Please note that Mommsen uses the AUC chronology (Ab Urbe Condita), i.e. from the founding of the City of Rome. You can use this reference table to have the B.C. dates
From: The History of Rome, by Theodor Mommsen
Translated with the sanction of the author by William Purdie Dickson
The more limited the stock of plays, the more the activity of the managing and executive staff as well as the interest of the public was directed to the scenic representation of the pieces. There was hardly any more lucrative trade in Rome than that of the actor and the dancing-girl of the first rank. The princely estate of the tragic actor Aesopus has been already mentioned;(13) his still more celebrated contemporary Roscius(14) estimated his annual income at 600,000 sesterces (6000 pounds)(15) and Dionysia the dancer estimated hers at 200,000 sesterces (2000 pounds).
13. Cf. V. XI. The Poor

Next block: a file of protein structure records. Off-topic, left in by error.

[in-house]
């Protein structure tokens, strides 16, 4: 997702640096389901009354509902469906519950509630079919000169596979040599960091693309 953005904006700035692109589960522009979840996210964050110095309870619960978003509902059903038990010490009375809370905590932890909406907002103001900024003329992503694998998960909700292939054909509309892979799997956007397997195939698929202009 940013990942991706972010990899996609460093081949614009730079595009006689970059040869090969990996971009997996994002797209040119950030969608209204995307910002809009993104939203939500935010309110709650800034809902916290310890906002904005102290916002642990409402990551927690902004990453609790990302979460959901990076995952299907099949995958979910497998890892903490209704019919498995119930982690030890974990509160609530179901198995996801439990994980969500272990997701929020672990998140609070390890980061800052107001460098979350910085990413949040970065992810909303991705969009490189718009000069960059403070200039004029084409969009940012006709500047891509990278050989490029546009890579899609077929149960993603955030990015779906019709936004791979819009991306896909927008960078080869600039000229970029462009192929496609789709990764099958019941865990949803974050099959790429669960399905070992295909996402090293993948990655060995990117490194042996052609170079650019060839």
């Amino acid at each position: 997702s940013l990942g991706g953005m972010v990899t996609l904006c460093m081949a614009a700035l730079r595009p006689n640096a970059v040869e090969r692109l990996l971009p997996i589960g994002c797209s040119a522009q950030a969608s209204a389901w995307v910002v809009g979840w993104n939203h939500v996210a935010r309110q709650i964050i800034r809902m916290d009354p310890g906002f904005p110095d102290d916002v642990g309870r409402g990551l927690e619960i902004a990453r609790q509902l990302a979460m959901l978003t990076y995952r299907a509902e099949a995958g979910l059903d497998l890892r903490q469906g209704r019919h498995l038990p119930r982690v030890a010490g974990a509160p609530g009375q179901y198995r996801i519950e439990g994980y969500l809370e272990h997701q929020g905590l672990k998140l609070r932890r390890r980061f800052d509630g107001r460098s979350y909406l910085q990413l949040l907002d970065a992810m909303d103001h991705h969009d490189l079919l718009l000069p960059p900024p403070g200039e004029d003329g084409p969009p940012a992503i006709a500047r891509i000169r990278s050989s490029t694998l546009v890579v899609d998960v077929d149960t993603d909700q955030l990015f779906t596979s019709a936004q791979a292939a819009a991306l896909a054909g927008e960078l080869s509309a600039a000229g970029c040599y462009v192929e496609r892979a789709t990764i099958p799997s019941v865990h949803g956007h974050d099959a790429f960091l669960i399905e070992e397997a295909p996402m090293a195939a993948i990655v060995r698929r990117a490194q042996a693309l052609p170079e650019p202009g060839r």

14. Cf. IV. XIII. Dramatic Arrangements
15. He obtained from the state for every day on which he acted 1000 -denarii- (40 pounds) and besides this the pay for his company. In later years he declined the honorarium for himself.
At the same time immense sums were expended on decorations and costume; now and then trains of six hundred mules in harness crossed the stage, and the Trojan theatrical army was employed to present to the public a tableau of the nations vanquished by Pompeius in Asia. The music which accompanied the delivery of the inserted choruses likewise obtained a greater and more independent importance; as the wind sways the waves, says Varro, so the skilful flute-player sways the minds of the listeners with every modulation of melody.
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Reference address : https://www.ellopos.net/elpenor/rome/5-12-religion-culture-literature-art.asp?pg=40